The Bangladeshis are the most visible migrant group today, who make up 40% of the Whitechapel ward total population.[22] The East London Mosque at the end of Whitechapel Road is a major symbol of the resident Islamic community. The mosque group was established as early as 1910, and the demand for a mosque grew as the Sylheti community grew rapidly over the years. In 1985 this large, purpose built mosque with a dome and minaret was built in the heart of Whitechapel, attracting thousands of worshippers every week, and it was further expanded with the London Muslim Centre in 2004.[23] The Altab Ali Park near Adler Street was formerly a church site but was destroyed during the Blitz. It was renamed to 'Altab Ali Park' in memory of a Bangladeshi clothing worker who was the victim of a racially motivated murder on 4 May 1978, and of other victims of racist attacks during the 1970s.[24][25]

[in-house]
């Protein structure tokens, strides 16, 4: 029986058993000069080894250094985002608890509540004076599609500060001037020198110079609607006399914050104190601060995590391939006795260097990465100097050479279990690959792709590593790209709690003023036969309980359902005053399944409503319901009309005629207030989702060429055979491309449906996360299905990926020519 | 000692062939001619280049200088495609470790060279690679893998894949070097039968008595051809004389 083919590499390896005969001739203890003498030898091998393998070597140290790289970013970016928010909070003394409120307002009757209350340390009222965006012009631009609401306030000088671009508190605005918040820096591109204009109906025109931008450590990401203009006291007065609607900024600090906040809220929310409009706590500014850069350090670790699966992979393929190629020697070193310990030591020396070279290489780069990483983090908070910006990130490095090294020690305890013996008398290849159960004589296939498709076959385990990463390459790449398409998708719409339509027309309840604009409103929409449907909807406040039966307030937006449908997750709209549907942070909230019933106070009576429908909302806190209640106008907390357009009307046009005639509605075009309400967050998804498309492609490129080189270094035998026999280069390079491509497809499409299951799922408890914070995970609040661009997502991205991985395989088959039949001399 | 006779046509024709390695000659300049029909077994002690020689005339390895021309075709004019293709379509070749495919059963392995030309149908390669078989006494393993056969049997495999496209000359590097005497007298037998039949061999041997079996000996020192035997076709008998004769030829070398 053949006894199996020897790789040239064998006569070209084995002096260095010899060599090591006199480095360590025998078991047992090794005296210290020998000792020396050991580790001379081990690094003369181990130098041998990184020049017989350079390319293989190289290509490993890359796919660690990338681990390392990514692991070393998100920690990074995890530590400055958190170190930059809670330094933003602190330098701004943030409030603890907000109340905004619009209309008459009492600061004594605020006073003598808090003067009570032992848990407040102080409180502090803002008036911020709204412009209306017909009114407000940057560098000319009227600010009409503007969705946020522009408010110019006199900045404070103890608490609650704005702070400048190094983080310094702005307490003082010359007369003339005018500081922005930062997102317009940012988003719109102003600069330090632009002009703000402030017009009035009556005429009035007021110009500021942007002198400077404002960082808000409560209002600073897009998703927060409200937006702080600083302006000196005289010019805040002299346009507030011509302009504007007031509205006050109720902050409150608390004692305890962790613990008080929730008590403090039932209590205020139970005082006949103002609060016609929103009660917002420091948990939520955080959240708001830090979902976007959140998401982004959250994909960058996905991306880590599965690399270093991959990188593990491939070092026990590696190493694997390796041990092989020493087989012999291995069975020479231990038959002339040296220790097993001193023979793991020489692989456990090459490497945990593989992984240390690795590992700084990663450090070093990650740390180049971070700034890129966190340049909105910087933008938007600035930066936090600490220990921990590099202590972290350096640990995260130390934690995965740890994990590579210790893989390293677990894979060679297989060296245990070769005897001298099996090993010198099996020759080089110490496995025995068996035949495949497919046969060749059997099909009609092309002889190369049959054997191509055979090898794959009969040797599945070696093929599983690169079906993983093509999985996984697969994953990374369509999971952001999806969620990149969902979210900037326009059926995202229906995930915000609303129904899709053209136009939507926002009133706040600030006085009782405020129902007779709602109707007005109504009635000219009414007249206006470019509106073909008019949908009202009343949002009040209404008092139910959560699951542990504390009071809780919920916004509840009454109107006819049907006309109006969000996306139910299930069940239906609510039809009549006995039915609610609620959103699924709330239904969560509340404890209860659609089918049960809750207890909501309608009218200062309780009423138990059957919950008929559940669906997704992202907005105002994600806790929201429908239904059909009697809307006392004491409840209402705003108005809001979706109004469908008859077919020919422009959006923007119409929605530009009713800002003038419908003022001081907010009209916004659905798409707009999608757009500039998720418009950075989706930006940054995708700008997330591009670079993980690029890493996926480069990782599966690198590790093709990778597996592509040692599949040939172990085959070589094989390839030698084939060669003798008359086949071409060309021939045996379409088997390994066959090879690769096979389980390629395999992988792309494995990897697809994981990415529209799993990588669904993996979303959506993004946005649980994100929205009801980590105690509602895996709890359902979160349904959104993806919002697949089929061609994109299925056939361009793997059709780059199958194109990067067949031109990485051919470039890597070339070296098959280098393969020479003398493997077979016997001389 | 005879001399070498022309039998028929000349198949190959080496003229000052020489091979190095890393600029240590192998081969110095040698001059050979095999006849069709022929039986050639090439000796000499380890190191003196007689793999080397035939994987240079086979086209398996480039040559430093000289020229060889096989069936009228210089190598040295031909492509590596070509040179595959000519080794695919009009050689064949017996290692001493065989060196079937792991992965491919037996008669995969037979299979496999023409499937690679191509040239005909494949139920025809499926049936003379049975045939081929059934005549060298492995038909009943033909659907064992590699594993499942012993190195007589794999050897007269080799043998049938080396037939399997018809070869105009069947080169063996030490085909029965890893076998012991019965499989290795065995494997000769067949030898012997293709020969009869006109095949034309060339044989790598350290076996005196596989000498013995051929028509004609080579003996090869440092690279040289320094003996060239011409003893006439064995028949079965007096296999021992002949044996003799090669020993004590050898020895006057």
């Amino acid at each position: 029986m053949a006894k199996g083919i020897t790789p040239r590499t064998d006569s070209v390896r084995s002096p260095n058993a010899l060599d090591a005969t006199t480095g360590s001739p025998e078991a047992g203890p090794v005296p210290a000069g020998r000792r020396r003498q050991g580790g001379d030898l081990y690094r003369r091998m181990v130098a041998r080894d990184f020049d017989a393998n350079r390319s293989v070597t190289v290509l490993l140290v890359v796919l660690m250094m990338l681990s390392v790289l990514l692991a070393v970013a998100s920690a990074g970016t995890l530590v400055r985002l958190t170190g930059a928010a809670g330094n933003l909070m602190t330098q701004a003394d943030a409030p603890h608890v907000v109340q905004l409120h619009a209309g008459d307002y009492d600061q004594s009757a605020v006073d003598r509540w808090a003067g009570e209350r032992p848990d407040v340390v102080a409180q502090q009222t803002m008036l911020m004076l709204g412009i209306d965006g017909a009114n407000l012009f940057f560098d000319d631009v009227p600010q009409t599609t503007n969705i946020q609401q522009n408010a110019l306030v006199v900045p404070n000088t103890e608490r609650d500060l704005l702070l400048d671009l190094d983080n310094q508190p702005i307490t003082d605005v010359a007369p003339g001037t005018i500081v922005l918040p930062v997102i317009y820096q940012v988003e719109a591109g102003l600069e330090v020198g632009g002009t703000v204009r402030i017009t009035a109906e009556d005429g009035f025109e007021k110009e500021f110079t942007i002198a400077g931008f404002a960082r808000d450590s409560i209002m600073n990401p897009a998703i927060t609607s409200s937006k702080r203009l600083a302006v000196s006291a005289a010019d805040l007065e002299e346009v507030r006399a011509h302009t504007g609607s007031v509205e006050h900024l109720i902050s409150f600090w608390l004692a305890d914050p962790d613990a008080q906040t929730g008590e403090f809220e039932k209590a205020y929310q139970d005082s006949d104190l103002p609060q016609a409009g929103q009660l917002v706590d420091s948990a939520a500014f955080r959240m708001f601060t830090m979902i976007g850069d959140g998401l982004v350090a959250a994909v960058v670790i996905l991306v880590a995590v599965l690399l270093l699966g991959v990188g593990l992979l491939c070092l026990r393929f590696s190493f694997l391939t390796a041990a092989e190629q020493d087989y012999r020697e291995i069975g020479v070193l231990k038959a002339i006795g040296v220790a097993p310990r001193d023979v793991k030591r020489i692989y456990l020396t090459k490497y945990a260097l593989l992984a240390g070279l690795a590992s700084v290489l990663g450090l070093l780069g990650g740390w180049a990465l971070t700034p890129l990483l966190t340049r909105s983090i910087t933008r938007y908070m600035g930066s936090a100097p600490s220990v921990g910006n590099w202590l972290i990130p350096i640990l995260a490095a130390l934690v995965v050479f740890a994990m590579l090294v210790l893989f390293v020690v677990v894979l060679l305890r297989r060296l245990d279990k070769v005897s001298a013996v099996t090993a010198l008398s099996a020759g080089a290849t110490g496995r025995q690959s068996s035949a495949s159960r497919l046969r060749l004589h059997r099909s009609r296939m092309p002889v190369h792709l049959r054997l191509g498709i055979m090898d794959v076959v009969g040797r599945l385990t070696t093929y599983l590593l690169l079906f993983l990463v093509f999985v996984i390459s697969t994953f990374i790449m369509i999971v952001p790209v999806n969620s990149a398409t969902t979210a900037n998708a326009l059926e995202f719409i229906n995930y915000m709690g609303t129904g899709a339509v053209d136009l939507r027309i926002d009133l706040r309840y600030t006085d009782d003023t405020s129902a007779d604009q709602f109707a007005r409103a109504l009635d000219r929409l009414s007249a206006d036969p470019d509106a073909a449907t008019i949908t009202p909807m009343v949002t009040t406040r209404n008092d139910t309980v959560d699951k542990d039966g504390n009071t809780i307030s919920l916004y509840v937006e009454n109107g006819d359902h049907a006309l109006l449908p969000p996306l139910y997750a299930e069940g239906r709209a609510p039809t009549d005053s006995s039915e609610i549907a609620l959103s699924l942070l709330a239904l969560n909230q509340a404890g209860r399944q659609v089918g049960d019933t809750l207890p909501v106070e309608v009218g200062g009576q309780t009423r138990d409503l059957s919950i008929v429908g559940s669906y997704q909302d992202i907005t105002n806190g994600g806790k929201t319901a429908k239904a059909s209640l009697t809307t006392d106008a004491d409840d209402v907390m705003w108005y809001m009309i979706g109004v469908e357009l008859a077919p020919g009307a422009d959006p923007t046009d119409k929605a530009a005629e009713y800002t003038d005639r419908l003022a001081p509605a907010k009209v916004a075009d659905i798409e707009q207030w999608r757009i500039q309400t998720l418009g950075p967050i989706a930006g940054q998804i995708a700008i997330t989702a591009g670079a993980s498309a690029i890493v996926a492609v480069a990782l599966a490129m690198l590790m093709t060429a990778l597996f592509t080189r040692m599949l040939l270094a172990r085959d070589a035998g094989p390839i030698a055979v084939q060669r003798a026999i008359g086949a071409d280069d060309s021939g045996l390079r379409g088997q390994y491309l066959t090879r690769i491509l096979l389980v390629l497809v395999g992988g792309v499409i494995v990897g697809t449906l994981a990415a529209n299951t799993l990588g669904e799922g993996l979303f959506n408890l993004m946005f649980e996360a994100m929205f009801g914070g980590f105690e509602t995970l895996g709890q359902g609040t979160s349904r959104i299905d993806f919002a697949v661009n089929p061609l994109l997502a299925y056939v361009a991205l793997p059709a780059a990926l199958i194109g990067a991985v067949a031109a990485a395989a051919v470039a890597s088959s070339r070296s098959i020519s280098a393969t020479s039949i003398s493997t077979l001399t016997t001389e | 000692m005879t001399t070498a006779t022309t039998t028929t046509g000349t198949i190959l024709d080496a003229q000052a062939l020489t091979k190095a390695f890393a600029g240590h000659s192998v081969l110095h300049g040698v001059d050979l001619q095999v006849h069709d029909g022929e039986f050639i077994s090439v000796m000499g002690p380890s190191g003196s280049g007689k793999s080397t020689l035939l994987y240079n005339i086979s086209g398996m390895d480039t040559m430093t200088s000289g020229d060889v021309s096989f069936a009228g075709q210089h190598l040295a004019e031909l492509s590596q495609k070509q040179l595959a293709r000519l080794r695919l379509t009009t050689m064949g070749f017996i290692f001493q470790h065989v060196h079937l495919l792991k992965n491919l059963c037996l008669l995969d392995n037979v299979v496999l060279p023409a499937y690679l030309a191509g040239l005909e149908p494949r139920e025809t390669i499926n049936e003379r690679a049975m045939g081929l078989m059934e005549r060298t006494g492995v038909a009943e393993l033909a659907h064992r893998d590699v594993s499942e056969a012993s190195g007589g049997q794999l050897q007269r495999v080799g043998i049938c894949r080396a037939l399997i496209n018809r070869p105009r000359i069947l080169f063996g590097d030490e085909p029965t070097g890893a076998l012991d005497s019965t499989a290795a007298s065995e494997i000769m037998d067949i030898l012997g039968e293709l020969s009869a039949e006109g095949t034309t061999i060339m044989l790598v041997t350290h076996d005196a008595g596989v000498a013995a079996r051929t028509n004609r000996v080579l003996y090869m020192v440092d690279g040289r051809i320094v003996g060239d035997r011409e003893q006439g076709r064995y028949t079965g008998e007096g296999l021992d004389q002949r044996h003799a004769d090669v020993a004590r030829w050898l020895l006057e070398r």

A library, the Whitechapel Idea Store, constructed in 2005 at a cost of £12 million by William Verry to a design by David Adjaye, was nominated for the 2006 Stirling Prize.[26][27]

Whitechapel Compared 2011 White British Asian Black
Whitechapel Population 14,862 24.4% 49.8% 4.4%
London Borough of Tower Hamlets 31.2% 41.2% 7.3%

In literatureEdit

Whitechapel features in Charles Dickens's Pickwick Papers (chapter 22) as the location of the Bull Inn, where the Pickwickians take a coach to Ipswich. En route, driving along Whitechapel Road, Sam Weller opines that it is "not a wery nice neighbourhood" and notes the correlation between poverty and the abundance of oyster stalls here. One of Fagin's dens in Dickens's Oliver Twist was located in Whitechapel and Fagin, himself, was possibly based on a notorious local 'fence' named Ikey Solomon (1785–1850).